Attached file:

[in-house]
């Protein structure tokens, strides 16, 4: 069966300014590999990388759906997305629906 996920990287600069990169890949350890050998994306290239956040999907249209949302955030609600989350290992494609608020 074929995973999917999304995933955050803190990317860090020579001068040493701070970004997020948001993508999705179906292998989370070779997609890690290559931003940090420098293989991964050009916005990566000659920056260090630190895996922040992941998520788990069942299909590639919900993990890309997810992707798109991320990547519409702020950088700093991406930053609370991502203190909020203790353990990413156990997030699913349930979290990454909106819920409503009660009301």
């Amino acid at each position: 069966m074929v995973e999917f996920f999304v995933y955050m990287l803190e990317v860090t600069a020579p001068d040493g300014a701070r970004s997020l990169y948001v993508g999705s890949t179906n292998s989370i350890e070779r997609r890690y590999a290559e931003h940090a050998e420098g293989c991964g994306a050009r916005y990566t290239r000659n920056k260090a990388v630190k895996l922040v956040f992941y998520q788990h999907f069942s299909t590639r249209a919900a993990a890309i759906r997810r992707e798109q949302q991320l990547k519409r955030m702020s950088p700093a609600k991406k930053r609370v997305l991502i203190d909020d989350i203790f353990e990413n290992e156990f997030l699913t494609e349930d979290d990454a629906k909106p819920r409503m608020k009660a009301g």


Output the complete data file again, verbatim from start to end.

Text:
[in-house]
């Protein structure tokens, strides 16, 4: 069966300014590999990388759906997305629906 996920990287600069990169890949350890050998994306290239956040999907249209949302955030609600989350290992494609608020 074929995973999917999304995933955050803190990317860090020579001068040493701070970004997020948001993508999705179906292998989370070779997609890690290559931003940090420098293989991964050009916005990566000659920056260090630190895996922040992941998520788990069942299909590639919900993990890309997810992707798109991320990547519409702020950088700093991406930053609370991502203190909020203790353990990413156990997030699913349930979290990454909106819920409503009660009301």
């Amino acid at each position: 069966m074929v995973e999917f996920f999304v995933y955050m990287l803190e990317v860090t600069a020579p001068d040493g300014a701070r970004s997020l990169y948001v993508g999705s890949t179906n292998s989370i350890e070779r997609r890690y590999a290559e931003h940090a050998e420098g293989c991964g994306a050009r916005y990566t290239r000659n920056k260090a990388v630190k895996l922040v956040f992941y998520q788990h999907f069942s299909t590639r249209a919900a993990a890309i759906r997810r992707e798109q949302q991320l990547k519409r955030m702020s950088p700093a609600k991406k930053r609370v997305l991502i203190d909020d989350i203790f353990e990413n290992e156990f997030l699913t494609e349930d979290d990454a629906k909106p819920r409503m608020k009660a009301g």